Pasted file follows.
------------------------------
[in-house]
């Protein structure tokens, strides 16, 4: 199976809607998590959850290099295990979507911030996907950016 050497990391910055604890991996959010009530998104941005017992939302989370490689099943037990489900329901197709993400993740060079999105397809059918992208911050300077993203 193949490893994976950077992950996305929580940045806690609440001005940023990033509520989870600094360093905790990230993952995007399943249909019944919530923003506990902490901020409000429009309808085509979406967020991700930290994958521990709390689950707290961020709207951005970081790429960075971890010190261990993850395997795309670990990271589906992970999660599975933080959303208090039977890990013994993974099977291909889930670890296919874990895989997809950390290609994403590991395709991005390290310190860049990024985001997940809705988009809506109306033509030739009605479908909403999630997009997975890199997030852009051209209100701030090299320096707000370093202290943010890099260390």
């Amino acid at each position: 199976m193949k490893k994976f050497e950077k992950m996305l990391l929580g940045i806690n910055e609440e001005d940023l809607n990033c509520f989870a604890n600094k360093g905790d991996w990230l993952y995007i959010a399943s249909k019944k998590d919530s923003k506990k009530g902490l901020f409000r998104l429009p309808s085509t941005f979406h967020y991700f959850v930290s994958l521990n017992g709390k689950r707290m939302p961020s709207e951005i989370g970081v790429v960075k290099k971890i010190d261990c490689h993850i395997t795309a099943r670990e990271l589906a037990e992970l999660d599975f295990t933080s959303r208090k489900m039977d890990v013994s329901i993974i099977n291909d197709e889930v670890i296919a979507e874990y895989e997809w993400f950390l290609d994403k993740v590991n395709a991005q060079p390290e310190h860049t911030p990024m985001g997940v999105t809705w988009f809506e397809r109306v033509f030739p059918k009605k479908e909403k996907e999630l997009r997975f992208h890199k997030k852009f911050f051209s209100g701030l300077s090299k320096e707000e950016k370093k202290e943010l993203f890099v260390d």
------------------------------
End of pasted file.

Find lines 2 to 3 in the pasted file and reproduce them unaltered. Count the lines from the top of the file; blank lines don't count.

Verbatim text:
């Protein structure tokens, strides 16, 4: 199976809607998590959850290099295990979507911030996907950016 050497990391910055604890991996959010009530998104941005017992939302989370490689099943037990489900329901197709993400993740060079999105397809059918992208911050300077993203 193949490893994976950077992950996305929580940045806690609440001005940023990033509520989870600094360093905790990230993952995007399943249909019944919530923003506990902490901020409000429009309808085509979406967020991700930290994958521990709390689950707290961020709207951005970081790429960075971890010190261990993850395997795309670990990271589906992970999660599975933080959303208090039977890990013994993974099977291909889930670890296919874990895989997809950390290609994403590991395709991005390290310190860049990024985001997940809705988009809506109306033509030739009605479908909403999630997009997975890199997030852009051209209100701030090299320096707000370093202290943010890099260390």
């Amino acid at each position: 199976m193949k490893k994976f050497e950077k992950m996305l990391l929580g940045i806690n910055e609440e001005d940023l809607n990033c509520f989870a604890n600094k360093g905790d991996w990230l993952y995007i959010a399943s249909k019944k998590d919530s923003k506990k009530g902490l901020f409000r998104l429009p309808s085509t941005f979406h967020y991700f959850v930290s994958l521990n017992g709390k689950r707290m939302p961020s709207e951005i989370g970081v790429v960075k290099k971890i010190d261990c490689h993850i395997t795309a099943r670990e990271l589906a037990e992970l999660d599975f295990t933080s959303r208090k489900m039977d890990v013994s329901i993974i099977n291909d197709e889930v670890i296919a979507e874990y895989e997809w993400f950390l290609d994403k993740v590991n395709a991005q060079p390290e310190h860049t911030p990024m985001g997940v999105t809705w988009f809506e397809r109306v033509f030739p059918k009605k479908e909403k996907e999630l997009r997975f992208h890199k997030k852009f911050f051209s209100g701030l300077s090299k320096e707000e950016k370093k202290e943010l993203f890099v260390d």